Media Development in academic research is mostly looked upon as being equivalent to a free or independent press – one which can sustain itself financially and would propagate unbiased information to the populace. Another piece that is widely being focused upon in the media development practice is technological advancement – ensuring communities have more and more access to radio, television, mobile phones and the internet.
While these two pieces of the story are indeed very important in the context of media development, there is something more to it that almost goes un-noticed and unaccounted for, on a larger scale. Before elaborating on them let’s ask ourselves what each of us mean by “Media Development”. To me, media development means a developed media sector that is not a stronghold of any particular player in the society, financially sustainable, technologically updated, reaches beyond the obvious urban educated part of the population and more importanmtly a tool or source of information that can be deciphered by the population at large and used for making decisions.
It is the reach and usability of the media sector that is a missing piece so far. My understanding of this was bolstered by the points brought up Dr. Gerry Powers, Managing Director of Intermedia (London) during his recent seminar. In his presentation “Access to Information, Mobile Telephony, and the MDGs”, Dr. Powers stressed the daunting discrepancy in the amount of information that reaches and are being used by the urban versus the rural population. While a divide also exist between the educated versus the uneducated, the urban-rural divide was glaring. He used public opinion data for Kenya, Zambia and Ghana from the Audiencescapes research to substantiate his point.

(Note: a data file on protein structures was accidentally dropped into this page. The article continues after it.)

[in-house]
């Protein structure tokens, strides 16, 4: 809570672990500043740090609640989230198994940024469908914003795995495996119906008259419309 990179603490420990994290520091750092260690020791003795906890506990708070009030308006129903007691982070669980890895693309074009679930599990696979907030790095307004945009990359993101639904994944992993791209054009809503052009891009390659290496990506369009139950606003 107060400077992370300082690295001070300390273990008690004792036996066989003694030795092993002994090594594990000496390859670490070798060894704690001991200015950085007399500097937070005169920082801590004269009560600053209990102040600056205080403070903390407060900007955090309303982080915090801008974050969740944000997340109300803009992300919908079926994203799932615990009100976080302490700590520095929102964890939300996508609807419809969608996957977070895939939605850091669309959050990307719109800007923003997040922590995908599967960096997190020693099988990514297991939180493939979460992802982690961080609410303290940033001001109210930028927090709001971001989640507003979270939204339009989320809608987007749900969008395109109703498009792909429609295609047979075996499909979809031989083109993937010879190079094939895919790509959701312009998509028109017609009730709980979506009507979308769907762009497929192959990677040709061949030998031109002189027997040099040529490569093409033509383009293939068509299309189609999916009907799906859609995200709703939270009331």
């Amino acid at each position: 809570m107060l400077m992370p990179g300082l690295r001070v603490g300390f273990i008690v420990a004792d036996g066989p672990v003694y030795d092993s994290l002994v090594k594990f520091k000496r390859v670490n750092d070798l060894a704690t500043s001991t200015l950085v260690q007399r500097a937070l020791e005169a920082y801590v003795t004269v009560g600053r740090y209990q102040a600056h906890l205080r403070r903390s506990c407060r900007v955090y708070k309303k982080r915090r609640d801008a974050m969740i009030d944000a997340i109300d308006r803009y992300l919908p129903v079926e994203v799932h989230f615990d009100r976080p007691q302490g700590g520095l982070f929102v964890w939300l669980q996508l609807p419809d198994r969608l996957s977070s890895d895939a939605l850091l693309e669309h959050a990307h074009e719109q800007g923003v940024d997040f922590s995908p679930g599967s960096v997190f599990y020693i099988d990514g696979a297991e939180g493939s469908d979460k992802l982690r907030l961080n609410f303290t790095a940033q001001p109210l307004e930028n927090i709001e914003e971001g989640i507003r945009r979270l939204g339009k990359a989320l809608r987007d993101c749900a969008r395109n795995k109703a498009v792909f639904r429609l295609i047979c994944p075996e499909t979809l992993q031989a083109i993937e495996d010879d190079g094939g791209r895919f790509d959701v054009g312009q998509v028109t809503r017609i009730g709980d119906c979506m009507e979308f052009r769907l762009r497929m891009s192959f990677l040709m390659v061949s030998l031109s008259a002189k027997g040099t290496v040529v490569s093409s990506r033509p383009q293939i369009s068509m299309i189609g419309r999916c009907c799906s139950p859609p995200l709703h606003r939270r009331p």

The presentation brought to light the gaps in development initiatives and the challenges to overcome those. Dr. Powers also emphasized a rather important point – access to media does not mean access to “information” and access to information does not imply access to “quality information”. Just by building technological infrastructure one cannot ensure that the intended people will get the information they need from there.
While engaging in the Media Map Project, we are facing challenges very similar to those brought up by Dr. Powers. The quantitative data on “Media Development”, as mentioned earlier, encompasses how free the press is, how safe an environment it is for journalists and the legal and socio-economic framework for the sector in a country. There also exist data on how many TV, radio, telephone, mobile and internet subscriptions a country has per capita. But what it missing altogether is what proportion of those numbers are attributable to the urban population and how much is for the rural households. It does not say anything about how many of the users are educated or are female. There is no information that will help one understand the extent to which the traditional and new media are being used as a source of “information” via-a-vis a source of “entertainment”.
While addressing all the issues under the same umbrella is complicated, they should be addressed nonetheless. It is an important gap that begs to be looked at for the sake of holistic economic development. Without everyone being able to use media for information and for decision making, it can never lead to a trasparent, accountable and low corruption society.
Sanjukta Roy is a Research Analyst for The Media Map Project.
Tags: Media Development